Let's talk about your eyeballs for a hot second. And some of the things that can go wrong with them.
For starters, KERATITIS is inflammation of the cornea — the outer layer of the eye. It can be as mild as general irritation, redness, and light sensitivity, or as serious as developing a corneal ulcer that may even lead to permanent sight problems.
Nearly 1 million people go to the doctor for keratitis in the United States each year, and 58,000 go to the ER, according to the CDC.
So it's not some weird, rare thing. It legit happens to a lot of people!
"It's a staggering number that's largely avoidable and preventable — the vast majority of keratitis is contact lens-related," Thomas Steinemann, M.D., clinical spokesperson for the American Academy of Ophthalmology and professor of ophthalmology at Case Western Reserve, tells BuzzFeed Life.
1. You sleep in your contacts sometimes.
2. You sleep in your contacts that are actually MADE to sleep in. Like, it says on the box you can sleep in them, and so you do.
3. You use the same pair of contacts for like months at a time, even though you know you should switch them every month (or every two weeks, or every day...)
4. You only change the solution in your contact lens case like every other week or so.
"A lot of studies indicate that the lens case is a breeding ground for infectious keratitis," Steinemann says. In fact, poor lens case hygiene increases your risk of microbial keratitis by 6.5 times, according to a paper published in the journal Ophthalmology.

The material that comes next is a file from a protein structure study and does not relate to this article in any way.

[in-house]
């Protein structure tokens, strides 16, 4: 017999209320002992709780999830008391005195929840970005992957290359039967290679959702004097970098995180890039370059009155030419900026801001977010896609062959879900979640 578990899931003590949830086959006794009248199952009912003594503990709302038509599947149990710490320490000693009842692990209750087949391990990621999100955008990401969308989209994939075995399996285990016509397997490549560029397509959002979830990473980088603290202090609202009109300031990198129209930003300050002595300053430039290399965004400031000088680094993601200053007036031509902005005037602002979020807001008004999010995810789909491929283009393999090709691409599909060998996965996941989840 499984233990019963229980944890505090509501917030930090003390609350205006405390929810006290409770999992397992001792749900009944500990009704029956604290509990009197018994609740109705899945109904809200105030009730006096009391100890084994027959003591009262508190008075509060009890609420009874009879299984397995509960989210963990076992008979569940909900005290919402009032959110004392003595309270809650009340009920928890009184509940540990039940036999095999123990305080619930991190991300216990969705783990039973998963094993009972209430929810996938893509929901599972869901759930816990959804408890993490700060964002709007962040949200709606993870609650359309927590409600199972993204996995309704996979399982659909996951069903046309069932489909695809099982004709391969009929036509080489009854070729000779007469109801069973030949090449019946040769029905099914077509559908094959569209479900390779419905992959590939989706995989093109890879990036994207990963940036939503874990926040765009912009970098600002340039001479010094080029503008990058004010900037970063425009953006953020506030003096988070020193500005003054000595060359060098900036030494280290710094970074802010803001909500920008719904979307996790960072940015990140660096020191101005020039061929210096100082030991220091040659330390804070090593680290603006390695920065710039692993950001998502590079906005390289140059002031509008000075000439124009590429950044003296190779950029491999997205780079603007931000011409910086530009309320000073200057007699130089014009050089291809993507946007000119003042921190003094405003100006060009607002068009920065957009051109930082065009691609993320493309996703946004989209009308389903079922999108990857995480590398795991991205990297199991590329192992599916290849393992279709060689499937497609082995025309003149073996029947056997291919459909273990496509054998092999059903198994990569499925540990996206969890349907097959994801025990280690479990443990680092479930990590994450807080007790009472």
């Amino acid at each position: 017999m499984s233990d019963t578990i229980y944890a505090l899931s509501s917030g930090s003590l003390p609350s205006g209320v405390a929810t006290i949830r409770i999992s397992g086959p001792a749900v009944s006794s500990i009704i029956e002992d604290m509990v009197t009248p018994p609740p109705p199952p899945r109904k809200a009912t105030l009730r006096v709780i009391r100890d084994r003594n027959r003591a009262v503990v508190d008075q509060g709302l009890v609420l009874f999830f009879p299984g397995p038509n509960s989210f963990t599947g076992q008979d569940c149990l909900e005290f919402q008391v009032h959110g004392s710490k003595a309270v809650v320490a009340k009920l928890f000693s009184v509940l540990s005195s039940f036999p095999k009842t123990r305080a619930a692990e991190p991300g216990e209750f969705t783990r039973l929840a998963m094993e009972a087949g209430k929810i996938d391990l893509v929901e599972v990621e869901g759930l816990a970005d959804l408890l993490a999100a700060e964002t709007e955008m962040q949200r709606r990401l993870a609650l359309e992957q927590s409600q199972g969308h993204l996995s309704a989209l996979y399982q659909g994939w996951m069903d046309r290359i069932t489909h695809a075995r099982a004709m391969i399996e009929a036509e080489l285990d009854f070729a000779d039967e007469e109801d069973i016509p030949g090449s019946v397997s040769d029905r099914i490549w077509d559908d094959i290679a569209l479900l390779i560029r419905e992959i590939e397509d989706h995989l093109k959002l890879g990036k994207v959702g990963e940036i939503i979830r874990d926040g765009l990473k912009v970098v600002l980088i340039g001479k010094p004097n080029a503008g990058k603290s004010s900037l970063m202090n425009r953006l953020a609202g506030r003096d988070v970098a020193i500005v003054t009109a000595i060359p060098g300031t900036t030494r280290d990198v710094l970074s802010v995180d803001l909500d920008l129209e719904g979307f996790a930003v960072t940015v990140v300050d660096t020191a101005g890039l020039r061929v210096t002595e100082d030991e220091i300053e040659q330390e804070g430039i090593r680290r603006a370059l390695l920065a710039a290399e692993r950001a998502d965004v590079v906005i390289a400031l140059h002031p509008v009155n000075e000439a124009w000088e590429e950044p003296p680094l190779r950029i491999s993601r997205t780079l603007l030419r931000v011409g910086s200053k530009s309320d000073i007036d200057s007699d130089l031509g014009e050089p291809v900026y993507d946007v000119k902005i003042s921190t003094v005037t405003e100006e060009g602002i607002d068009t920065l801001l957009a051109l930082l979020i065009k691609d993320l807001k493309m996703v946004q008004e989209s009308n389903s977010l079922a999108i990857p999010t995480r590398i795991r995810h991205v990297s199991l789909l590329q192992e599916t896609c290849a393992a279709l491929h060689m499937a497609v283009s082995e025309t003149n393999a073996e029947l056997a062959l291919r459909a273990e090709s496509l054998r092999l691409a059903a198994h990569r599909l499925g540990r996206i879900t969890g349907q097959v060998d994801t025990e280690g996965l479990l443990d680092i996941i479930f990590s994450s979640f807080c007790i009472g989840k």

Steinemann says that you should put fresh solution in your case every single day. After you stick your lenses in your eyes, dump out the old solution in your case, rinse the case out with the multipurpose solution, and then let it air dry. Then at night, put in new solution. And repeat each day.
5. You don't replace your contact lens case every six months like your doctor says you should.
6. You leave your contacts in for days at a time.
This is bad for the same reasons that sleeping in your contacts is bad: Contact lenses prevent oxygen from getting to your cornea (the outside layer of the eye). When it doesn't get enough oxygen, that can change the physiology of the cornea, Steinemann says. And when that happens, the germs and proteins and build-up on your dirty, dirty contact lenses are more likely to bind to the cornea, and potentially even invade. Not good at all! Many many more details on all this here, if you dare.
7. You are a little ~careless~ with your costume novelty contacts.
OK, enough about keratitis. There's something else you should be aware of: AMOEBAS.
Don't completely freak out — these cases are reportedly about one in a million rare. BUT. They're also basically all almost completely preventable.
So they're pretty incredibly uncommon but also super easy to avoid... so you do the math. Steinemann feels strongly about this:
"It's a devastating, painful infection, and you want to do everything you can not to go there. And you can avoid it with some good habits," he says.
Or at least by avoiding bad habits, like these: